Recognizing the Signs of a Stroke in Dogs and Cats

Strokes in dogs and cats are not as rare as previously thought. 

The good news: fortunately, most pets that have strokes recover with time and proper care.

The Signs:

Frustratingly, there are often no warning signs before a stroke occurs. Your pet may be acting normal just before it occurs, eating, playing, interacting. With my dog, he was just walking around out back when it happened. Then seemingly out of the blue, you may see a:

  • Sudden loss of balance, blindness, or seizures, and or
  • Sudden weakness or paralysis of one or more limbs, and or
  • Head tilt or turn, circling and falling.

Older pets may be at higher risk, or those with underlying medical problems such as:

  • Kidney disease
  • Heart disease,
  • Thyroid problems,
  • Cushings disease,
  • Diabetes, and
  • High blood pressure.

Less commonly it may be caused by the blood supply being clogged by a fragment of a tumor, fat, parasites or spinal cartilage. 

Note that when a stroke is being caused by a sudden lack of blood supply to the brain, it is called an Ischaemic stroke.

Rodent poisons are highly dangerous to pets and can cause a Haemorrhagic stroke (bleeding in the brain) and death. This type of stroke can also be caused by the underlying diseases mentioned above, or bleeding from a tumor.

What to Do and Treatment: 
If a stroke is suspected, getting your pet to a Vet is a sooner rather than later choice in order to help ensure successful recovery. If the stroke induces a life threatening situation do not wait; find the nearest emergency clinic.

Upon arrival, the exam may consist of test and neurological exams. It is not possible to make to diagnose a stroke using X-rays. Diagnosis of strokes can also be by ruling-out other diseases that could mimic a stroke.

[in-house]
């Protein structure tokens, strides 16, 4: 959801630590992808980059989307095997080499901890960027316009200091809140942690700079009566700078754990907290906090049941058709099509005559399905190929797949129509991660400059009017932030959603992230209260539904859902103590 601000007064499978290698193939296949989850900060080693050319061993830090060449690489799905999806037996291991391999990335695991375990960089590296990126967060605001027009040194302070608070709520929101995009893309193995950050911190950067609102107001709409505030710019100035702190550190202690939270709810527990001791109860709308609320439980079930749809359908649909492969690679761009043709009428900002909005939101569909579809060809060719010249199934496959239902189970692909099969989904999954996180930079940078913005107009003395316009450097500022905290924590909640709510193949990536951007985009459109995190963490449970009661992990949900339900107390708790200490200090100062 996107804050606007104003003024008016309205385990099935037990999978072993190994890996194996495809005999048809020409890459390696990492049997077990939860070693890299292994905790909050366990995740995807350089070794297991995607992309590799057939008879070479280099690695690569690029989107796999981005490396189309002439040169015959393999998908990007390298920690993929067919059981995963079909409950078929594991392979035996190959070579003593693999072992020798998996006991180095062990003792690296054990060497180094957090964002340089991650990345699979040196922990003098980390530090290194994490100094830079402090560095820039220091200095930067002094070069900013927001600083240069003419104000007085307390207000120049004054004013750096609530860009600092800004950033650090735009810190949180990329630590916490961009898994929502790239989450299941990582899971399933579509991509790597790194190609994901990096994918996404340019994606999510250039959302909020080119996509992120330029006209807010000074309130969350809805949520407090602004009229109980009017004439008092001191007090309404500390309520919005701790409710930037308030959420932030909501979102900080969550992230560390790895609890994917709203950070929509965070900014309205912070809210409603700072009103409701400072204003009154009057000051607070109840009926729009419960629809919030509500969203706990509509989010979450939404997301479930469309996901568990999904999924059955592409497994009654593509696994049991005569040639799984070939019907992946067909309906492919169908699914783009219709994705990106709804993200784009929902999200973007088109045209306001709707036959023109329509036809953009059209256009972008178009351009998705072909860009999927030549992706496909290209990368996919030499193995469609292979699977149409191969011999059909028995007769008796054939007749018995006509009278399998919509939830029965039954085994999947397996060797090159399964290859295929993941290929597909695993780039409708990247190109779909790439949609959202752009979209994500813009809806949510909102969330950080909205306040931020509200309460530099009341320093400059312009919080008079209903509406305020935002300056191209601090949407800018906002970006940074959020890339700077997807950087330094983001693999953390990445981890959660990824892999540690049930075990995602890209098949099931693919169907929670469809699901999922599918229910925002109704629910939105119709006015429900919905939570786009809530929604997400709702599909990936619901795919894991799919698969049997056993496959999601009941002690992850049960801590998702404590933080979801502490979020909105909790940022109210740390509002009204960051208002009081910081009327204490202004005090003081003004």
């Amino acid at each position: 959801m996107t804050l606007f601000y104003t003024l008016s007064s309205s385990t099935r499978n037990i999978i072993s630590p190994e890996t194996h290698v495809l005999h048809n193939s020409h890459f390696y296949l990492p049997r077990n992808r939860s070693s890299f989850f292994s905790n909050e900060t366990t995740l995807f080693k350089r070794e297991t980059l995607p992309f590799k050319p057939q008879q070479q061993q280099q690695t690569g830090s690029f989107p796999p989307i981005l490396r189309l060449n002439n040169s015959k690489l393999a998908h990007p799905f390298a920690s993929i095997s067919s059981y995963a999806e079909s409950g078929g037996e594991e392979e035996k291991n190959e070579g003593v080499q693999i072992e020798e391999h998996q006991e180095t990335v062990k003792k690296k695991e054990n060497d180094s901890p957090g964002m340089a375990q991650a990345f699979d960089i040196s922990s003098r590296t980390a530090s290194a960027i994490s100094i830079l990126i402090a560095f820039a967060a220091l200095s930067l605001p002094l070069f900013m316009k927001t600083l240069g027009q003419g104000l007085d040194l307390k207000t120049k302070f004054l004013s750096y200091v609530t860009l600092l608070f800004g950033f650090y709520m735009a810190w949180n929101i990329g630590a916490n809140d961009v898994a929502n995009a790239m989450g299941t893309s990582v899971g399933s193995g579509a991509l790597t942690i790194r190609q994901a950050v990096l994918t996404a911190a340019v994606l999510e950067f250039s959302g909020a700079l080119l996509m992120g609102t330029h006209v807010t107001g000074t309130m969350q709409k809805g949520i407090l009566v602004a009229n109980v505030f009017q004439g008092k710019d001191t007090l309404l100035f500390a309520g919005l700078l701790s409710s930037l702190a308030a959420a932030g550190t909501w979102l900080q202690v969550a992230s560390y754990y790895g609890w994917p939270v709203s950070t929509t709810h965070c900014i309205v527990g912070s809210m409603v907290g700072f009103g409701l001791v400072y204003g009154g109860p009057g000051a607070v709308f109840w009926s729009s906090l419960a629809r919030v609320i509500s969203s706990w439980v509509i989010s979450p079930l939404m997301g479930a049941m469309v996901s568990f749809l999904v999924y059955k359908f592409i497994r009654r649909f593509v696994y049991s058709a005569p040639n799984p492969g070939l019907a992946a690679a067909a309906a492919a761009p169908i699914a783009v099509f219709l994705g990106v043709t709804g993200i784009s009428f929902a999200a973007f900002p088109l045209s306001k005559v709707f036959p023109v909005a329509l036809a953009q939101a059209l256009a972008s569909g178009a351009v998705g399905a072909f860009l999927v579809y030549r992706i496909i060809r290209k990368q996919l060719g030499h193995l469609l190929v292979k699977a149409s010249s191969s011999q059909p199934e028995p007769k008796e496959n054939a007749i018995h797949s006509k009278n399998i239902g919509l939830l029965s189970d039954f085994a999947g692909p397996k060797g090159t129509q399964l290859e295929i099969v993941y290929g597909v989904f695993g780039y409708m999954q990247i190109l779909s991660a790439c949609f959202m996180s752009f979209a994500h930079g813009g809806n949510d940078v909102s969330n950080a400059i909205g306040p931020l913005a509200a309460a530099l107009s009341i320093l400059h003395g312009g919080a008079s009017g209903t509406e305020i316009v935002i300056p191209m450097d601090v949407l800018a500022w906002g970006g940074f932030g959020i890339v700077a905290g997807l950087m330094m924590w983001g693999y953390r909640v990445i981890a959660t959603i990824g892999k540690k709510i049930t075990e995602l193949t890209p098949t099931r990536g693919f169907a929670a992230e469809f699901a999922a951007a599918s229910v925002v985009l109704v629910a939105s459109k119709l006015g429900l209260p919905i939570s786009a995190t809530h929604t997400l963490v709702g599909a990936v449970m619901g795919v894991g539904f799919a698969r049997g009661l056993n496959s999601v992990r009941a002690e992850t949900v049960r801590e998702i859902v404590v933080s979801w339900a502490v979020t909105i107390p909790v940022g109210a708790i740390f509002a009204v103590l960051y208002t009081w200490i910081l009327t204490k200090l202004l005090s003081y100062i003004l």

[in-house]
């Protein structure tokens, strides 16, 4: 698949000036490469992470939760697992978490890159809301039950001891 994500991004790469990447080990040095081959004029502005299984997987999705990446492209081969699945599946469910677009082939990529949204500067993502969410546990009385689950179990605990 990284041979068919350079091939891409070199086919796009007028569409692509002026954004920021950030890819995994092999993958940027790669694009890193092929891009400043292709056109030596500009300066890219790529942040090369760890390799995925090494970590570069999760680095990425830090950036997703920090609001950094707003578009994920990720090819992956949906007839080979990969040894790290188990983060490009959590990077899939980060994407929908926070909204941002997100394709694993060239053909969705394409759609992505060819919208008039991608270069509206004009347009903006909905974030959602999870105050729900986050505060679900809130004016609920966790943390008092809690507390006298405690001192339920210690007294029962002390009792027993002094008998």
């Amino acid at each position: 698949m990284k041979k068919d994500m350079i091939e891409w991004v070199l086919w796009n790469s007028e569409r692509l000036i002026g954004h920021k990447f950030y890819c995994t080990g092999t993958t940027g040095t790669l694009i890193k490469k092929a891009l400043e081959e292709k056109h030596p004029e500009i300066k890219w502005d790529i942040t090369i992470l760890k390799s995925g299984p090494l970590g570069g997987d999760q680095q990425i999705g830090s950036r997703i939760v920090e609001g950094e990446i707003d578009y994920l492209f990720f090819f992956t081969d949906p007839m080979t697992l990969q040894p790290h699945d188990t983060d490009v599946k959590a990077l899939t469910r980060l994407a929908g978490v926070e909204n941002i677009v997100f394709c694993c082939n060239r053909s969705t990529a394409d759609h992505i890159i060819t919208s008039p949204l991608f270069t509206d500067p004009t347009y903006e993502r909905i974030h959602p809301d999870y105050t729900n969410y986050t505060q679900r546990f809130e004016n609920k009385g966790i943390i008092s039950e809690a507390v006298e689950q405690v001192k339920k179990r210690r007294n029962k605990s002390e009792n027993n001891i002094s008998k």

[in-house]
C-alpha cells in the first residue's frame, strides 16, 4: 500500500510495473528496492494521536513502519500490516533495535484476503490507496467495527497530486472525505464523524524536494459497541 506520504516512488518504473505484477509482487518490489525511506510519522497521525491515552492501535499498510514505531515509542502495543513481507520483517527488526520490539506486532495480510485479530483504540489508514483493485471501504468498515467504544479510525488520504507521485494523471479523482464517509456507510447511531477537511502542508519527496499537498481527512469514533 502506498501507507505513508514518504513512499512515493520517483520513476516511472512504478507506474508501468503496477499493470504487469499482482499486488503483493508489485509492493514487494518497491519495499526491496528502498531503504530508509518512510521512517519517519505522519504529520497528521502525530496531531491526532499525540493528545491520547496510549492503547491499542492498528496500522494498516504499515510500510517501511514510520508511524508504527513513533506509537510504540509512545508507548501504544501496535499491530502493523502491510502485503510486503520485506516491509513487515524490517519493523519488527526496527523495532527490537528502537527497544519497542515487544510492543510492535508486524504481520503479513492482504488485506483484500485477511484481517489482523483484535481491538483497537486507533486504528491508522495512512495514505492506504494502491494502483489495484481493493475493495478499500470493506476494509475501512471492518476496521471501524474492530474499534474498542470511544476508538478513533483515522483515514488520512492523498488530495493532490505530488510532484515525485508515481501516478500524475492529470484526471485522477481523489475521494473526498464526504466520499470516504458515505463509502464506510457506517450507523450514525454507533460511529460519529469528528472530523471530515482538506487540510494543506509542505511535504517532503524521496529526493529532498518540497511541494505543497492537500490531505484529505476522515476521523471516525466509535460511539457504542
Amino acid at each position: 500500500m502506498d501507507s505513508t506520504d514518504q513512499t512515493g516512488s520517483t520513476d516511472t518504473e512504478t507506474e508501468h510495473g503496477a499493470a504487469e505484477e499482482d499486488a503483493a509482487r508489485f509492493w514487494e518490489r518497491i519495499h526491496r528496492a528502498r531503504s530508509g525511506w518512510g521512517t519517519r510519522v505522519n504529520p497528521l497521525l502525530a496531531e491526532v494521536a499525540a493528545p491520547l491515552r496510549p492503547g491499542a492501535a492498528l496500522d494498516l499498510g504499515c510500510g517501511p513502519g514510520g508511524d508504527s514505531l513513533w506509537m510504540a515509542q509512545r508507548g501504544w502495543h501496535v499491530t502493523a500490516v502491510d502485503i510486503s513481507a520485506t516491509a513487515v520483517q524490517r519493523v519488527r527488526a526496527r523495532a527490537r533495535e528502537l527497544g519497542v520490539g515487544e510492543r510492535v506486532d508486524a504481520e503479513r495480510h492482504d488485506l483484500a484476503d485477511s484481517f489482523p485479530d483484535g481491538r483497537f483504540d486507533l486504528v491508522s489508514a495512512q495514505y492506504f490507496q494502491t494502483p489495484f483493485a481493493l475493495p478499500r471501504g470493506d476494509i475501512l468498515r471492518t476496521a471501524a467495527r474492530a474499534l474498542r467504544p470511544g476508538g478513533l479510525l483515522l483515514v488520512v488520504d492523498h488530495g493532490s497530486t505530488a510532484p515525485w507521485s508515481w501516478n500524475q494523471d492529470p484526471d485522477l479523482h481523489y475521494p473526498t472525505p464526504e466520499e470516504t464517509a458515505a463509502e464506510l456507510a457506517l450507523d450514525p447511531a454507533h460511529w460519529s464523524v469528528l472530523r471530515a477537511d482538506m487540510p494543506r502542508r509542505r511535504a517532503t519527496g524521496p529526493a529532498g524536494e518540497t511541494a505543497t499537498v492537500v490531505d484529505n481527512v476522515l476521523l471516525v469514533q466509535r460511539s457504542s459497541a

Treatment often involves identification and management of underlying conditions that may have contributed to the stroke. There may also be physical therapy options if it has affected movement; acupuncture may even be an option for the physical therapy required – ask your Vet.

Dedication to care and any medications needed given properly (not missing doses) is not only required for recovery but preventing future strokes if at all possible. You may need to make household changes, such as if it has affected vision - see our article on caring for a blind pet. Or, the dog may now have trouble on stairs and/or wood and tile floors (slicker than carpet) if it affected balance or gait. Options include traction socks for their paws, non skid runners, and gating them from the stairs so they don’t fall when you are not home (something I had to do with mine). 

Although there is no specific treatment for a stroke itself, most pets recover within a few weeks. The long-term chances of another stroke depend on what caused the stroke and whether that condition can be treated or medically managed successfully through the Vet and/or care at home.


College of Veterinary Medicine & Biomedical Sciences, Texas A&M University
Davies Veterinary Specialists